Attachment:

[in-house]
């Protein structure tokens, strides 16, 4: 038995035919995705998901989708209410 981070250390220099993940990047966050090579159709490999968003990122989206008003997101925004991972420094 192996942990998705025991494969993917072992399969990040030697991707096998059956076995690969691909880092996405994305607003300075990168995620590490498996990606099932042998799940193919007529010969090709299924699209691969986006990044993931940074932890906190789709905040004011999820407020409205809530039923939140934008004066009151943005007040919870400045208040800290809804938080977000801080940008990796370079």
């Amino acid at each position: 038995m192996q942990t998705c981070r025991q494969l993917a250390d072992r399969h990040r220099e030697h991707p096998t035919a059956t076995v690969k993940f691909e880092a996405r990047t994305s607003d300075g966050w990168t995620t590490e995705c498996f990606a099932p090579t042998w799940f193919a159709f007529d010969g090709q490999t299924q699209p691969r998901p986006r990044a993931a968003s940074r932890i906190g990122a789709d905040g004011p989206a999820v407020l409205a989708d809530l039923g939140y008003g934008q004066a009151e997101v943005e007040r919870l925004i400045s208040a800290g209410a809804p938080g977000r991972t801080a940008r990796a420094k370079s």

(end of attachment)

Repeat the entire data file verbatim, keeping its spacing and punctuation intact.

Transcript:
[in-house]
């Protein structure tokens, strides 16, 4: 038995035919995705998901989708209410 981070250390220099993940990047966050090579159709490999968003990122989206008003997101925004991972420094 192996942990998705025991494969993917072992399969990040030697991707096998059956076995690969691909880092996405994305607003300075990168995620590490498996990606099932042998799940193919007529010969090709299924699209691969986006990044993931940074932890906190789709905040004011999820407020409205809530039923939140934008004066009151943005007040919870400045208040800290809804938080977000801080940008990796370079």
């Amino acid at each position: 038995m192996q942990t998705c981070r025991q494969l993917a250390d072992r399969h990040r220099e030697h991707p096998t035919a059956t076995v690969k993940f691909e880092a996405r990047t994305s607003d300075g966050w990168t995620t590490e995705c498996f990606a099932p090579t042998w799940f193919a159709f007529d010969g090709q490999t299924q699209p691969r998901p986006r990044a993931a968003s940074r932890i906190g990122a789709d905040g004011p989206a999820v407020l409205a989708d809530l039923g939140y008003g934008q004066a009151e997101v943005e007040r919870l925004i400045s208040a800290g209410a809804p938080g977000r991972t801080a940008r990796a420094k370079s």